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Saint-Jacques Escarpment facts for kids

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Coordinates: 45°27′36″N 73°37′19″W / 45.460°N 73.622°W / 45.460; -73.622

Falaise Saint-Jacques
Saint-Jacques Escarpment.

The Saint-Jacques Escarpment (French: Falaise Saint-Jacques) is a green space along an escarpment in the city of Montreal, west of downtown Montreal and adjacent to the neighbourhood of Notre-Dame-de-Grâce. The wooded area stretches 3 km (2 mi) long, covering over 20 ha (49 acres).

The escarpment's dense stands of poplar trees and its location between Mount Royal and the Lachine Rapids make it notable for a number of species of resident and migratory birds and a large population of brown snakes.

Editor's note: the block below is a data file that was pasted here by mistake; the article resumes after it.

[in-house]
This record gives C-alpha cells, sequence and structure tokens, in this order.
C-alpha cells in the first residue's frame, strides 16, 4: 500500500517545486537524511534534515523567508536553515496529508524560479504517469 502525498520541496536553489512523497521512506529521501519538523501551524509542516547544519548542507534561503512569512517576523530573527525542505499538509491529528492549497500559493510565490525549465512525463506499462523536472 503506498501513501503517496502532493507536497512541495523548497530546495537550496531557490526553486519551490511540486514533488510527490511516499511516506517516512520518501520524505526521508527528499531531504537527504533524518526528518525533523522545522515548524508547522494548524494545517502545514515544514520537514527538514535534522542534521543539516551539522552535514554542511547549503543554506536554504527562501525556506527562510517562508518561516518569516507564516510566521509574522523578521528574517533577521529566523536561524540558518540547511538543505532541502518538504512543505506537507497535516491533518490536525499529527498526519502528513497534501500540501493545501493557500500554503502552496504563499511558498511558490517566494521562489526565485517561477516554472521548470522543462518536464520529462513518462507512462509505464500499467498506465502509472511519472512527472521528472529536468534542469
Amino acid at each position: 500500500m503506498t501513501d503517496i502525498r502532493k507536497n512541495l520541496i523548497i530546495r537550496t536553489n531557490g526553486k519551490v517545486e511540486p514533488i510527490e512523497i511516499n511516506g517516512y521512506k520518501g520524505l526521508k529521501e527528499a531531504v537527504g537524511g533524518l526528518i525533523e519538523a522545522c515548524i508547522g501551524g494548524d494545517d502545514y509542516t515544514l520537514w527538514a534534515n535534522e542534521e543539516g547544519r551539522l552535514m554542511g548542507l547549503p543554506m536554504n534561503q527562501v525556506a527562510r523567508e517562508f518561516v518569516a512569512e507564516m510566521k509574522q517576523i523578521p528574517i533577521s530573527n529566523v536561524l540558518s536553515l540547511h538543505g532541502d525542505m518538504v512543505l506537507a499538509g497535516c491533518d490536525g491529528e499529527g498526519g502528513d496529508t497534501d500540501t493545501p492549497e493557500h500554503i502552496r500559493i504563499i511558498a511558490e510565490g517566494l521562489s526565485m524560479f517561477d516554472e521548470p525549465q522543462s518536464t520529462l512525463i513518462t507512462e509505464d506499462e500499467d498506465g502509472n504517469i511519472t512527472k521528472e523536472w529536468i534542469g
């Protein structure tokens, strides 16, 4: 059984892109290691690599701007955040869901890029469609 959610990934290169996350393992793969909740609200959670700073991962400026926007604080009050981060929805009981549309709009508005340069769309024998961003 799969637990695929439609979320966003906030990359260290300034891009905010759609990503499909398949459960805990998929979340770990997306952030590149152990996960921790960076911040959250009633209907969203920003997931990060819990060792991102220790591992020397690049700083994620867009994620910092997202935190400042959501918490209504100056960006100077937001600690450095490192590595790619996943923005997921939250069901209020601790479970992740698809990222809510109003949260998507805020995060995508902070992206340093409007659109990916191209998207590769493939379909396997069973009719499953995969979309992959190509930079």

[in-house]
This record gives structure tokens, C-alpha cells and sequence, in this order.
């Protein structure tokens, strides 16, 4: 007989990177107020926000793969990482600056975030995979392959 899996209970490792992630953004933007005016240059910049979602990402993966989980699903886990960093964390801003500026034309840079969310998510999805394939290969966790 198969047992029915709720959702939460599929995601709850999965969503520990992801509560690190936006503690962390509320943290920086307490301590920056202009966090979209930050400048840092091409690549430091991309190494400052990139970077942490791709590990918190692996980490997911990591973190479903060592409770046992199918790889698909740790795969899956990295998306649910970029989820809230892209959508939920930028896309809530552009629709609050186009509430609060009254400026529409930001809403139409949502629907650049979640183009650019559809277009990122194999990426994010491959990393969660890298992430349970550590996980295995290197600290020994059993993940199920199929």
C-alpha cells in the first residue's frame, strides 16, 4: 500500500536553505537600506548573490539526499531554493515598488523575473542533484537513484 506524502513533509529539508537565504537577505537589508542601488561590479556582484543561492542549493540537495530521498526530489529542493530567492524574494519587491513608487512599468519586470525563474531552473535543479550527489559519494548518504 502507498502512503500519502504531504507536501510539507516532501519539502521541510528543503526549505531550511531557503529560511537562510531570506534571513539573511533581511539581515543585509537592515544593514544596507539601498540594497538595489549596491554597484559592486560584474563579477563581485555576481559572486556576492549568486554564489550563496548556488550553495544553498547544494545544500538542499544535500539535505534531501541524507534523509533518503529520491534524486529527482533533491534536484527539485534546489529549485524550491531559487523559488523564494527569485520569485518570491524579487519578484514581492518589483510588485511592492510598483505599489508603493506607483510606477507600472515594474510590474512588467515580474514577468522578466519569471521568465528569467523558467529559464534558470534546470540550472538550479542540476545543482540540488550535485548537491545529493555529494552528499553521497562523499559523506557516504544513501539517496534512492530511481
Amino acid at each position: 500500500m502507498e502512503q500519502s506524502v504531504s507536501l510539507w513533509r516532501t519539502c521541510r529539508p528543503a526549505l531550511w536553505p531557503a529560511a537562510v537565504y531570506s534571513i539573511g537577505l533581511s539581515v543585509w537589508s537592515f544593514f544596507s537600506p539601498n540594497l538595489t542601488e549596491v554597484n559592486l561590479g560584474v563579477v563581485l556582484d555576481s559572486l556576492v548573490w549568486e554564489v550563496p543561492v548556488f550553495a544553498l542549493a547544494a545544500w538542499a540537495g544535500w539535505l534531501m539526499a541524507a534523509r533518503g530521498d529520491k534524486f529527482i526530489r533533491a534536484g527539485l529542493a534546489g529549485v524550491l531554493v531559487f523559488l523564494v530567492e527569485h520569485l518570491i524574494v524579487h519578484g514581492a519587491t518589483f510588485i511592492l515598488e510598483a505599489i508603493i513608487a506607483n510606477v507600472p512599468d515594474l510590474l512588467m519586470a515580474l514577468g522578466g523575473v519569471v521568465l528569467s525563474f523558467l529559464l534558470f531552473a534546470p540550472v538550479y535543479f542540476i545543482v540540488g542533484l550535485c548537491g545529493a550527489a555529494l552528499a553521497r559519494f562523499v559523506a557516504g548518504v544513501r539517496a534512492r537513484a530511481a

The land at the foot of the escarpment was previously known as a body of water named "Lac St-Pierre". The lake started losing its water with the opening of the Lachine Canal in the year 1825.

The escarpment had served as a dumping ground before it was purchased by the City of Montreal for use as parkland, but it is not open to the public. Plans to allow public access have been delayed because parts of the slope are unstable and dangerous, and the city's desire to preserve the escarpment as a natural space conflicts with the Province of Quebec's plans for redevelopment of the Turcot Interchange, which include moving the Ville-Marie Expressway and Canadian National Railway line next to the foot of the escarpment.

In 2020, the city of Montreal announced a proposal to turn much of the space into a park that would stretch nearly 2 kilometres (1.2 mi).

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